Tanjie was two, another word for precocious, her Mamaw used to say, the first time she’d been dropped off. Predictably according to the scribes. Since—that was eighteen years ago—she was always fighting prediction and simply looking to live. Wasn’t that how it was supposed to work? Here anyway? But these people always behaved inside of prediction and expectation: 401k and savings accounts, immunization and meteorology, heaven and hell. Even though there were remnants everywhere that it should be, somehow, different than this: temporary insanity defenses, AIDS and abortion, bungie jumping and Las Vegas weddings.
Tanjie’s mother usually corroborated with Mamaw, “You’re too much,” she would pinch Tanjie’s cheeks, “Mama’s baby is too much.” The day she dropped Tangie off, her mother was smiling that same smile. Strangely, though, so that her face was tighter than usual; her teeth almost gritting. “I too much,” Tanjie had told her, toting a sandwich and puzzle as they journeyed along The Path. Noticing, too, her mother’s eyebrows, Tanjie decided that the shape they formed had also been in response to her latest antics. “I too much,” she repeated, her switch turning into a full-on skip.
Too much to stay. The rings around her eyes. The solar eclipse on the afternoon she was born. All signs of expectation. Knowing. She was misplaced. So at the end of The Path that day, her Mama dropped her off. With her sandwich and her puzzle and her self assurance—her mother never offered hers, Tangie managed without her.
Once the sandwich was gone, the puzzle no longer a novelty, her assurance’s deductible too high to keep it, she found Nolan’s, Corey’s, Donnie’s, Mark’s. When they offered themselves—and they always did—she took them. Enjoyed the novel quirks of each, lamented the predictable Path each took. She finished the puzzle of each quickly, scarfed down sandwiches of aloneness wrapped between sets of them.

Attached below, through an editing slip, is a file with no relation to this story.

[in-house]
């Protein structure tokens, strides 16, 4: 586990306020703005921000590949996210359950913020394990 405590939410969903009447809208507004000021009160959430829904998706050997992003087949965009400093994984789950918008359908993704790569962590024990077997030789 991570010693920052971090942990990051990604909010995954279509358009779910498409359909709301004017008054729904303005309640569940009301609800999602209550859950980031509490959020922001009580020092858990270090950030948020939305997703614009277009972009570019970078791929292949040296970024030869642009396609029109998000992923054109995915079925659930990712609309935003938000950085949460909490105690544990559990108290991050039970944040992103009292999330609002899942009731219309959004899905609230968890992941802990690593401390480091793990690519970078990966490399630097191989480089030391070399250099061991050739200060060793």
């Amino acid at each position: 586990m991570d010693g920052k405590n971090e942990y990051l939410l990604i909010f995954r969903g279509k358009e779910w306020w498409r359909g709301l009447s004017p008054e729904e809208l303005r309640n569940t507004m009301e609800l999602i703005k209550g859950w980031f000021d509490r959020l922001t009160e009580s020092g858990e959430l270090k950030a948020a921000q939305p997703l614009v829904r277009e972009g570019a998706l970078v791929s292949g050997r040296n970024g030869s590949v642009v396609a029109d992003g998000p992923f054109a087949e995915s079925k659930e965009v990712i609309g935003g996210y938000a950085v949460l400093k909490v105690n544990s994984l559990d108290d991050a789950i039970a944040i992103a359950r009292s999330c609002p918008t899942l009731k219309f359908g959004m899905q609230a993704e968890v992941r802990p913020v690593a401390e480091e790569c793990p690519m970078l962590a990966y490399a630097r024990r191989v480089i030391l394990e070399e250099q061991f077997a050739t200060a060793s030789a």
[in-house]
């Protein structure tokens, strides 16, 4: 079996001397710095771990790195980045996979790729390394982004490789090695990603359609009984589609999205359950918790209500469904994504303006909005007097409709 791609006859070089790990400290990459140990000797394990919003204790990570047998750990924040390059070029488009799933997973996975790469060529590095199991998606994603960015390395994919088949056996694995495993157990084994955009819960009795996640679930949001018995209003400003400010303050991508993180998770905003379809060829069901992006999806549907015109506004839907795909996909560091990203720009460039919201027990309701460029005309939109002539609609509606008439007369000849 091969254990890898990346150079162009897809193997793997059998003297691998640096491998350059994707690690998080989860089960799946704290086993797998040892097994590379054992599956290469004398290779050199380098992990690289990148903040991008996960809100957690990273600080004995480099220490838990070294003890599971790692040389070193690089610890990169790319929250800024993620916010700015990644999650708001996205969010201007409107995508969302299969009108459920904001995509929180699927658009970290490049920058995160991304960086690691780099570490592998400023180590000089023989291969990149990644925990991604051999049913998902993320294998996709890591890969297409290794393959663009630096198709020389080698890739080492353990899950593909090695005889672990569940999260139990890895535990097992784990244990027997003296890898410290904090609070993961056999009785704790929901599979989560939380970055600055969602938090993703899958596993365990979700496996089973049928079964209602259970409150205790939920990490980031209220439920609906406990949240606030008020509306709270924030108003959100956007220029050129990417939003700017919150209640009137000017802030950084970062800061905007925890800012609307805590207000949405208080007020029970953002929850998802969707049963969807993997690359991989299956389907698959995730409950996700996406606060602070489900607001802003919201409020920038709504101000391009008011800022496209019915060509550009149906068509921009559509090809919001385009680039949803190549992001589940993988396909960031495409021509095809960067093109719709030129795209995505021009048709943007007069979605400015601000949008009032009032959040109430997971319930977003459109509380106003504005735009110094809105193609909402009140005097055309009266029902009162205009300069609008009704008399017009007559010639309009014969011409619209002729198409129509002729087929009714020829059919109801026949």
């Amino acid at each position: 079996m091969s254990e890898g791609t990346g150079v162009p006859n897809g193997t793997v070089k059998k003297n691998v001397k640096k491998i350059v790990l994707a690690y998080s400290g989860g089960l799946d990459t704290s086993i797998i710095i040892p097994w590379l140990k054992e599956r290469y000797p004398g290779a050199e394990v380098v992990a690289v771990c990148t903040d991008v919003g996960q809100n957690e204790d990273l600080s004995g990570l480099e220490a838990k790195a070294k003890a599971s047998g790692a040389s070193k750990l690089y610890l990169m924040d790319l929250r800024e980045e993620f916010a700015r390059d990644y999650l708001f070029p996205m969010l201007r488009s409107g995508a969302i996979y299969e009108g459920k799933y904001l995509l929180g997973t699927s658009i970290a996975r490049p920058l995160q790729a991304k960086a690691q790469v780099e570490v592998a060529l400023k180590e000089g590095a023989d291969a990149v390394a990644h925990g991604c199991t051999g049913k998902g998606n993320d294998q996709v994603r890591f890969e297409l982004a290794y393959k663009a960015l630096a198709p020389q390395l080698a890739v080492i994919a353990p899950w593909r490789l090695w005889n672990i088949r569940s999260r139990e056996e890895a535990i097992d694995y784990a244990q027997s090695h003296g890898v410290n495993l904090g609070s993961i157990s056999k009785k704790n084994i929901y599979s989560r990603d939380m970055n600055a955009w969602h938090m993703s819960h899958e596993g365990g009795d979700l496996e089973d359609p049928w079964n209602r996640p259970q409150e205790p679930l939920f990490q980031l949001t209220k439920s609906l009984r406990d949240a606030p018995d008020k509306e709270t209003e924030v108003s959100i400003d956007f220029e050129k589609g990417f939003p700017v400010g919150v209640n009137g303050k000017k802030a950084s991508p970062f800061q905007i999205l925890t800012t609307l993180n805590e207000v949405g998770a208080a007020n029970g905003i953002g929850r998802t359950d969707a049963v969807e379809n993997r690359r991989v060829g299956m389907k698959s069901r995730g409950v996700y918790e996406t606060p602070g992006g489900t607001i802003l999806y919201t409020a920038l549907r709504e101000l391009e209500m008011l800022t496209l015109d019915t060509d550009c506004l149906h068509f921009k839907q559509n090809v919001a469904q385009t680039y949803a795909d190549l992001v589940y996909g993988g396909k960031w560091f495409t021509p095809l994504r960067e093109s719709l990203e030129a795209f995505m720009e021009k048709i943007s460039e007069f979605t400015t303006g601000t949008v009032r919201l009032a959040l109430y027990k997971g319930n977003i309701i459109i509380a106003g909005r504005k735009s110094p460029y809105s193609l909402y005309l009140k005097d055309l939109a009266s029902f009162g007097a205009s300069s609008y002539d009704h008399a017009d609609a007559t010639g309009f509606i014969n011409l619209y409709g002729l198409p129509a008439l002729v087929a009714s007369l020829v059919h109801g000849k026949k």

Mark gulped the last of his Guiness before breaking. As it stood he was $50, a Run DMC cd, and his firstborn in debt to Jonathan; why he was setting himself up more, he didn’t know. His set up looked good, but he miscalculated his angle and missed the shot he was aiming for. He wrapped his cue behind his back as he went to lean on the windowsill where he watched Jonathan destroy him again.
The bar was lazy; it was a Tuesday night after all. The street hummed softly with traffic. He was ready to crash. Jonathan could tell, so he wrapped it up after that game, following Mark to the truck to get the cd. Mark’s phone vibrated warm against his hip. The number wasn’t familiar. He dumped it in the passenger seat and dug the cd from the middle console.
He spotted her car parked in a strip mall as he headed to the grocery store for dinner from the prepared foods aisle. She hadn’t been able to resist when she saw it, peeking, so she pulled in and headed up the stairs. The man hands found a spot she’d never found before; never could find since.
When she returned, Mark’s note was tucked in the windshield wipers. He had gone in all 4 the stores there and hadn’t found her. He wasn’t much of a shopper, so he didn’t look hard; just headed to her spot to wait empty stomach all but forgotten.
Tangie gave him thank you love for that feeling—though he had little to do with it except not searching too hard so she could have and enjoy it. He stayed awake afterwards, rubbing her belly, staring at the side of her face. She was taken aback too.